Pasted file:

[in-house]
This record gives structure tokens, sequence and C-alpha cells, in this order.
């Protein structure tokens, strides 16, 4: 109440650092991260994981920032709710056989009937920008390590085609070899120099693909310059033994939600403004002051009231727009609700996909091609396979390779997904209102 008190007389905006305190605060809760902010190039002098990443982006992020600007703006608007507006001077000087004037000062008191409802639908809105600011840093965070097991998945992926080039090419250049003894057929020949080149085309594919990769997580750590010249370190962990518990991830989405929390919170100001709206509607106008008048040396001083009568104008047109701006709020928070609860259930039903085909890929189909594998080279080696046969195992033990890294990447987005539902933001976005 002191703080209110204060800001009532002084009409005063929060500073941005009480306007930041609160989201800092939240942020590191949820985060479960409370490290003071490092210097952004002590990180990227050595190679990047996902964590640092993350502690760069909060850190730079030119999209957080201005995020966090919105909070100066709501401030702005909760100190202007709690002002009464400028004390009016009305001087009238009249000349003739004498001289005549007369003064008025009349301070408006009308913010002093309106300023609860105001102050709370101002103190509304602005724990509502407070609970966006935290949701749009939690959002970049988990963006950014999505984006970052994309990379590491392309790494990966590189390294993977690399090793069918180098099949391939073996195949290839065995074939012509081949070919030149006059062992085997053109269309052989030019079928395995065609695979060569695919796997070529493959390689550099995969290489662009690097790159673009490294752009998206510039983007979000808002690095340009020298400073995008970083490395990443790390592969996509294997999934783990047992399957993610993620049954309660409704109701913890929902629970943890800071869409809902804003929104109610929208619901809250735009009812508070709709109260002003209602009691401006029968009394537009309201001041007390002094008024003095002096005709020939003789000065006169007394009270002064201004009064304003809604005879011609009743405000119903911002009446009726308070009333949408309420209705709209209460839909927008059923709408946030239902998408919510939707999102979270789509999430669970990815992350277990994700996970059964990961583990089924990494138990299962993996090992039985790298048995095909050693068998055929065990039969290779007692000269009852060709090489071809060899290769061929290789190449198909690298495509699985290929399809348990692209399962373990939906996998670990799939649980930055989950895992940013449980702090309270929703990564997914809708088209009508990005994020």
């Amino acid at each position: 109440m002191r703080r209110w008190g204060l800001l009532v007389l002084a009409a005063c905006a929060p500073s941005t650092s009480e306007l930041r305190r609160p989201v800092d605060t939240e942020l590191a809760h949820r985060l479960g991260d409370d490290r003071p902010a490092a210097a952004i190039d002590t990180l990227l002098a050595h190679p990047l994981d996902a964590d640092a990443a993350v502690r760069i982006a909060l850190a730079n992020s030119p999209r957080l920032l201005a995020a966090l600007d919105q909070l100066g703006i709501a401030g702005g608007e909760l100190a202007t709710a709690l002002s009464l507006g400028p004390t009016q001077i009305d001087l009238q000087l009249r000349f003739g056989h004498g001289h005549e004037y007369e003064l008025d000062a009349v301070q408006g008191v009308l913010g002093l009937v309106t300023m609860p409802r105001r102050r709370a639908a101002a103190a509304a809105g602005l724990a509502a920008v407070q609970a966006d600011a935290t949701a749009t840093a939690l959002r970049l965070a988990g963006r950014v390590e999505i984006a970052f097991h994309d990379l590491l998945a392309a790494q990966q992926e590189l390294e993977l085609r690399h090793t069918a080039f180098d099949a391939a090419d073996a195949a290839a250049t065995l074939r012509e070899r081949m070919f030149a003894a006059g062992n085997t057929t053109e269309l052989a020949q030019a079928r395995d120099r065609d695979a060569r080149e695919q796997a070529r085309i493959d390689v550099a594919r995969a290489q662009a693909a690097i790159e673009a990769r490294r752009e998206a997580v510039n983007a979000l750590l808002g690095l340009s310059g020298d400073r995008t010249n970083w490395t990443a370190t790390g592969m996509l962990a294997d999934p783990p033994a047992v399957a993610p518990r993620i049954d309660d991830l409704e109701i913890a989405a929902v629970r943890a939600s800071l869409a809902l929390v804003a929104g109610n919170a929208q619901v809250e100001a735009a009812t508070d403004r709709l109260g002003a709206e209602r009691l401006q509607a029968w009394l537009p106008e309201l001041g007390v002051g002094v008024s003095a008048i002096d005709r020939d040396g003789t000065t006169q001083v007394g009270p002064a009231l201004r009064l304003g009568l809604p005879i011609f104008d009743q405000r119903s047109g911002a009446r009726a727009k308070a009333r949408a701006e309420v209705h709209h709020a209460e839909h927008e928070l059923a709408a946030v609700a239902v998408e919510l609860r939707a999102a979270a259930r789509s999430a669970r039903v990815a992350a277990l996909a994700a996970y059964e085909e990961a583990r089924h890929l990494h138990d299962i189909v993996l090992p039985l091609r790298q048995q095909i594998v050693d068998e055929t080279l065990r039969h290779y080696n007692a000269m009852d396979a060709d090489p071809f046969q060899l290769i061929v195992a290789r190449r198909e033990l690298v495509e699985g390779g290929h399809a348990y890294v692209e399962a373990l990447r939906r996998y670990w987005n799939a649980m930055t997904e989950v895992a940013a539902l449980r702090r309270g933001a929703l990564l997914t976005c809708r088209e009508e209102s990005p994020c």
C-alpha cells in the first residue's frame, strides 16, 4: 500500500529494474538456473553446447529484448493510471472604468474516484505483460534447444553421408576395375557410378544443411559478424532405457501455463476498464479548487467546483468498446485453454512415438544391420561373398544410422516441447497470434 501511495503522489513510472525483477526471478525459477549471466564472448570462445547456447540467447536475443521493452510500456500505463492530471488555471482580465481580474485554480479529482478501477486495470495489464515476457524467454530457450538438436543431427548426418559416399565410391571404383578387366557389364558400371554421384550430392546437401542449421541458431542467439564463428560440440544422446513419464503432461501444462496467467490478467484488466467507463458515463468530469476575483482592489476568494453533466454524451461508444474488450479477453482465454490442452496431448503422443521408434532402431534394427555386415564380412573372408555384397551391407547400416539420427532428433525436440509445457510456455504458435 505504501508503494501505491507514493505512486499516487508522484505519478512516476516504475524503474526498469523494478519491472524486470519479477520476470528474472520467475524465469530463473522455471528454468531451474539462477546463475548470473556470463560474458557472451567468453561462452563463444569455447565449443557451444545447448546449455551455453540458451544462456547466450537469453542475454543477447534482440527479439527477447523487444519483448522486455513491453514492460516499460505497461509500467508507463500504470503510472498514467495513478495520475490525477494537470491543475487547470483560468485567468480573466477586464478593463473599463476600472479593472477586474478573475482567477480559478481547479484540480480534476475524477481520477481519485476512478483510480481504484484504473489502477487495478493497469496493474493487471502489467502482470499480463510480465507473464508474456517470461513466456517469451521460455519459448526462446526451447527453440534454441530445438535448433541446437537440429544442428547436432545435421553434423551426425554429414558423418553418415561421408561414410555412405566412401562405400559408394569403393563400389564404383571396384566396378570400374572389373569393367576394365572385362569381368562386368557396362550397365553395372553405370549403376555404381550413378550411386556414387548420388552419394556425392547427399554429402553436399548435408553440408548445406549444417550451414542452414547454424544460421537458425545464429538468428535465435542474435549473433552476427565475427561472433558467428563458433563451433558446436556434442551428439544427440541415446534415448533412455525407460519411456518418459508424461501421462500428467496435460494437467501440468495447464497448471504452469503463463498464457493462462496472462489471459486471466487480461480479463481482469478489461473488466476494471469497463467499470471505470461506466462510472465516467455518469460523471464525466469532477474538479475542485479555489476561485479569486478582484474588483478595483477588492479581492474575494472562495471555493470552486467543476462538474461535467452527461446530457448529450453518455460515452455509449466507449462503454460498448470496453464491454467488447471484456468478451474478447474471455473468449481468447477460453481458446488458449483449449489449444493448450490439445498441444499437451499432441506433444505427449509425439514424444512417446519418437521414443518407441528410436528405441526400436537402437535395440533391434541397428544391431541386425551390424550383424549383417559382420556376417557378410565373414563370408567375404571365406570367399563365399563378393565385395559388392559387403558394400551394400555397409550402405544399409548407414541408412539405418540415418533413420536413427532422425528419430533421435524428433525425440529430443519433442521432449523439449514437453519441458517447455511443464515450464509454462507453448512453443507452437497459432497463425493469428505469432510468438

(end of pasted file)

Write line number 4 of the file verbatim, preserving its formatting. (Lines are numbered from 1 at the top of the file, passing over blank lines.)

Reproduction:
């Amino acid at each position: 109440m002191r703080r209110w008190g204060l800001l009532v007389l002084a009409a005063c905006a929060p500073s941005t650092s009480e306007l930041r305190r609160p989201v800092d605060t939240e942020l590191a809760h949820r985060l479960g991260d409370d490290r003071p902010a490092a210097a952004i190039d002590t990180l990227l002098a050595h190679p990047l994981d996902a964590d640092a990443a993350v502690r760069i982006a909060l850190a730079n992020s030119p999209r957080l920032l201005a995020a966090l600007d919105q909070l100066g703006i709501a401030g702005g608007e909760l100190a202007t709710a709690l002002s009464l507006g400028p004390t009016q001077i009305d001087l009238q000087l009249r000349f003739g056989h004498g001289h005549e004037y007369e003064l008025d000062a009349v301070q408006g008191v009308l913010g002093l009937v309106t300023m609860p409802r105001r102050r709370a639908a101002a103190a509304a809105g602005l724990a509502a920008v407070q609970a966006d600011a935290t949701a749009t840093a939690l959002r970049l965070a988990g963006r950014v390590e999505i984006a970052f097991h994309d990379l590491l998945a392309a790494q990966q992926e590189l390294e993977l085609r690399h090793t069918a080039f180098d099949a391939a090419d073996a195949a290839a250049t065995l074939r012509e070899r081949m070919f030149a003894a006059g062992n085997t057929t053109e269309l052989a020949q030019a079928r395995d120099r065609d695979a060569r080149e695919q796997a070529r085309i493959d390689v550099a594919r995969a290489q662009a693909a690097i790159e673009a990769r490294r752009e998206a997580v510039n983007a979000l750590l808002g690095l340009s310059g020298d400073r995008t010249n970083w490395t990443a370190t790390g592969m996509l962990a294997d999934p783990p033994a047992v399957a993610p518990r993620i049954d309660d991830l409704e109701i913890a989405a929902v629970r943890a939600s800071l869409a809902l929390v804003a929104g109610n919170a929208q619901v809250e100001a735009a009812t508070d403004r709709l109260g002003a709206e209602r009691l401006q509607a029968w009394l537009p106008e309201l001041g007390v002051g002094v008024s003095a008048i002096d005709r020939d040396g003789t000065t006169q001083v007394g009270p002064a009231l201004r009064l304003g009568l809604p005879i011609f104008d009743q405000r119903s047109g911002a009446r009726a727009k308070a009333r949408a701006e309420v209705h709209h709020a209460e839909h927008e928070l059923a709408a946030v609700a239902v998408e919510l609860r939707a999102a979270a259930r789509s999430a669970r039903v990815a992350a277990l996909a994700a996970y059964e085909e990961a583990r089924h890929l990494h138990d299962i189909v993996l090992p039985l091609r790298q048995q095909i594998v050693d068998e055929t080279l065990r039969h290779y080696n007692a000269m009852d396979a060709d090489p071809f046969q060899l290769i061929v195992a290789r190449r198909e033990l690298v495509e699985g390779g290929h399809a348990y890294v692209e399962a373990l990447r939906r996998y670990w987005n799939a649980m930055t997904e989950v895992a940013a539902l449980r702090r309270g933001a929703l990564l997914t976005c809708r088209e009508e209102s990005p994020c």